This article was published in the Bridport Times.
There is something about clerics and steam trains.
Several years ago at a clergy conference talent contest (it really was as grim as it sounds), the Revd Andrew Dow entertained his colleagues by reproducing the sounds of various engines and a tube train on the underground.
To be fair, it was skilfully done and one of the more unusual of God’s gifts.
When our girls were growing up it was always me who made sure we never missed an episode of ‘Thomas the Tank Engine’ narrated by Ringo Starr. The creation of another clergyman, the Revd WV Awdry, the Thomas franchise has become very profitable. My favourite episode was ‘the Flying Kipper’.
These days the Isle of Sodor is recreated on our lounge floor as I delight playing trains with my grandchildren and making ever more complex tracks.
The most famous and romantic of all steam engines has to be ‘The Flying Scotsman’. A report in the business pages this week attributed the survival of Hornby trains on this single model in its collection.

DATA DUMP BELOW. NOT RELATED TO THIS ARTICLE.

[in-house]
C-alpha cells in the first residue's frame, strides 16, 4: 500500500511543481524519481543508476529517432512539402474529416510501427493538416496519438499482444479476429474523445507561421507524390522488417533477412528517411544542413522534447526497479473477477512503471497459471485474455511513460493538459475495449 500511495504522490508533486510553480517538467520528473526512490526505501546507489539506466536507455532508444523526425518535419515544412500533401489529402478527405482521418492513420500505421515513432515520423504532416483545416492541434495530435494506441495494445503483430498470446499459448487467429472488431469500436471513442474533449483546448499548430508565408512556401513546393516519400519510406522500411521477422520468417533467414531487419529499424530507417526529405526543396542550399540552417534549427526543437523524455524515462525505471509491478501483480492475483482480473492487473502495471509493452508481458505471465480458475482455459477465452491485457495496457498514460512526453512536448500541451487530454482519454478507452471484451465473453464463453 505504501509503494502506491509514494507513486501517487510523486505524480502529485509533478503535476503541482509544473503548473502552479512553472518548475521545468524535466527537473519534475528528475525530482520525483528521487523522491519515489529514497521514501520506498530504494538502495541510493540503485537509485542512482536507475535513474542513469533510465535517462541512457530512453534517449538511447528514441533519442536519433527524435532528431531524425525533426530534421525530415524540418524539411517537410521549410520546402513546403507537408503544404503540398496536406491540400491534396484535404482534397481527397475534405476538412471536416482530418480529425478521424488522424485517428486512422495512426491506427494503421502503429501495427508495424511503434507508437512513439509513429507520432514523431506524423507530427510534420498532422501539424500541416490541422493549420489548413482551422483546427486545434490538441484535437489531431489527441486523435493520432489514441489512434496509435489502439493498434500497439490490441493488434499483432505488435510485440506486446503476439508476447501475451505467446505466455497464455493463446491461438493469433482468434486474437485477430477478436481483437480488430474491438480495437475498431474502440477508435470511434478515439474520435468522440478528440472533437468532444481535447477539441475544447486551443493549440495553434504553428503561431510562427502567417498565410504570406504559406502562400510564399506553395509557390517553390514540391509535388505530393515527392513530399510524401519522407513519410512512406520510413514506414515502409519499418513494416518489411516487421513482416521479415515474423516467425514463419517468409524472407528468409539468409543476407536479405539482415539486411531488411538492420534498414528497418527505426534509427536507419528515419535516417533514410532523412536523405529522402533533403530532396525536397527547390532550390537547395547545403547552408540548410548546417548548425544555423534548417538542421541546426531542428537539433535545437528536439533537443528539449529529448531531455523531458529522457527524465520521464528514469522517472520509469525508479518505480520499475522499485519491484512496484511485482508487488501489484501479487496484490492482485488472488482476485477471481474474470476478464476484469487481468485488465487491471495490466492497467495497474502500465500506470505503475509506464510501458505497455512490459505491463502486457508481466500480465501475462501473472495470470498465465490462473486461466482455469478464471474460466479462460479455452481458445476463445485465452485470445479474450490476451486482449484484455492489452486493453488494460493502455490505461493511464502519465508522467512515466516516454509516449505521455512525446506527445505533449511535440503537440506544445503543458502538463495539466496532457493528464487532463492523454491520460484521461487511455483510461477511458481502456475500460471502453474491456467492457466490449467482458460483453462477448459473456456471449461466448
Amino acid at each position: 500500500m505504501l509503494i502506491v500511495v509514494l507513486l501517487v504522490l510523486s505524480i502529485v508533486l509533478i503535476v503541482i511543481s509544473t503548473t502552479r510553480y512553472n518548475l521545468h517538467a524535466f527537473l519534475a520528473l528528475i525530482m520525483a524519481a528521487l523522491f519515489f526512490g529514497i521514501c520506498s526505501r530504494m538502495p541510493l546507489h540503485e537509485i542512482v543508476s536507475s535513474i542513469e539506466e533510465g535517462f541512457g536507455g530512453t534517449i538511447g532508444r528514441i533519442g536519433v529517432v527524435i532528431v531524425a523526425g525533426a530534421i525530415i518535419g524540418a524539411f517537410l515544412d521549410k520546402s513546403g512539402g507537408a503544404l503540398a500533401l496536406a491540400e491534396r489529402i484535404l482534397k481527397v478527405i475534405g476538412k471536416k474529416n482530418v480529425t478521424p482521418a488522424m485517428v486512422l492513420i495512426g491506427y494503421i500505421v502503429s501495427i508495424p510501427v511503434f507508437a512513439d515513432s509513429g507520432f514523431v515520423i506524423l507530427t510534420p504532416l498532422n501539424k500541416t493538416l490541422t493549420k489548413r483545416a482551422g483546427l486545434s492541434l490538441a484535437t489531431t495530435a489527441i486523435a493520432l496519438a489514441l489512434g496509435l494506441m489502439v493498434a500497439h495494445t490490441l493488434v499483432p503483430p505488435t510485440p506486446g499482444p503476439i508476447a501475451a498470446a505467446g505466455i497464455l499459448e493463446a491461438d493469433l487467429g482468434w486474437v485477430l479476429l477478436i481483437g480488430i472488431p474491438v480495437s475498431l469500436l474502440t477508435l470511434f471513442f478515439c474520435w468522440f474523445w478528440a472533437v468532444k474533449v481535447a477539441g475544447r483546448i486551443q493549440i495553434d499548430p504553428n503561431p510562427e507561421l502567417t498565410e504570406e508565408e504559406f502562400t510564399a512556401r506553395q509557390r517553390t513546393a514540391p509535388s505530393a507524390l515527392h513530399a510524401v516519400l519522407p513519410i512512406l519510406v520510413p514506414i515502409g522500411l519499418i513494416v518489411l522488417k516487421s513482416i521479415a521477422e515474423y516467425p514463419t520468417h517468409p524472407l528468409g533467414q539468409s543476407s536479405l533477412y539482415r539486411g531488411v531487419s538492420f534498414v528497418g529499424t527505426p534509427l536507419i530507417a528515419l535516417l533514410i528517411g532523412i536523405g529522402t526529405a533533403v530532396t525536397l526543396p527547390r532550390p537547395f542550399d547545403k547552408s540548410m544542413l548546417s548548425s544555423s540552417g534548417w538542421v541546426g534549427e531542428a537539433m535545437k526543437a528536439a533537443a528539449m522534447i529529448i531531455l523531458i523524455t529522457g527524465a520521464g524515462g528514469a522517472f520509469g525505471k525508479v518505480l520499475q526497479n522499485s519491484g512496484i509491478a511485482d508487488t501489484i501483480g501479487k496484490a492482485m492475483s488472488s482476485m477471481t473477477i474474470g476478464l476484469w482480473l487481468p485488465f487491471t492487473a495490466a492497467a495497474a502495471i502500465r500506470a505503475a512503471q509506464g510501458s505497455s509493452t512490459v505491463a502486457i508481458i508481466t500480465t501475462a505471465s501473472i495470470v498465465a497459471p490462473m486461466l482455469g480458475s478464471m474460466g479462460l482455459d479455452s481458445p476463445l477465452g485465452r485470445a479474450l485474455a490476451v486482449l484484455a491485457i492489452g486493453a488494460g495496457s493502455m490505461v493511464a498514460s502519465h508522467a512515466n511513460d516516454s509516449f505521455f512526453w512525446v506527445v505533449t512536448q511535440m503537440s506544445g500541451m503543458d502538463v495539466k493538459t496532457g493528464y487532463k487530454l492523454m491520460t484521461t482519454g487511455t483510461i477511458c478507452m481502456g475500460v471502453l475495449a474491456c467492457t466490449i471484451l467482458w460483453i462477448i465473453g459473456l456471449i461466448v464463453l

Staying with an aunt one summer I went to Steamtown in Carnforth. The station platform was used for the final scenes of the film ‘A brief encounter’.
For me though it was the fact that the ‘Scotsman’ was preserved there. I rode on her footplate for about a half a mile, one of the big moments of my life. I’m very, very sad I know.
The Flying Scotsman has been owned by the nation since 2004 after the National Railway Museum bought her for £2.4 million. Currently being renovated it is hoped next year the engine will return to mainline condition and service.
The Flying Scotsman entered service in 1924 and remained active until retirement in 1963 having steamed some 2.5 million miles. The train holds two world records: the longest non-stop journey by a steam locomotive at 422 miles on a tour of Australia in 1988; and she was the first engine to clock 100 miles an hour, 80 years ago this Sunday.
What a magnificent beast that engine is!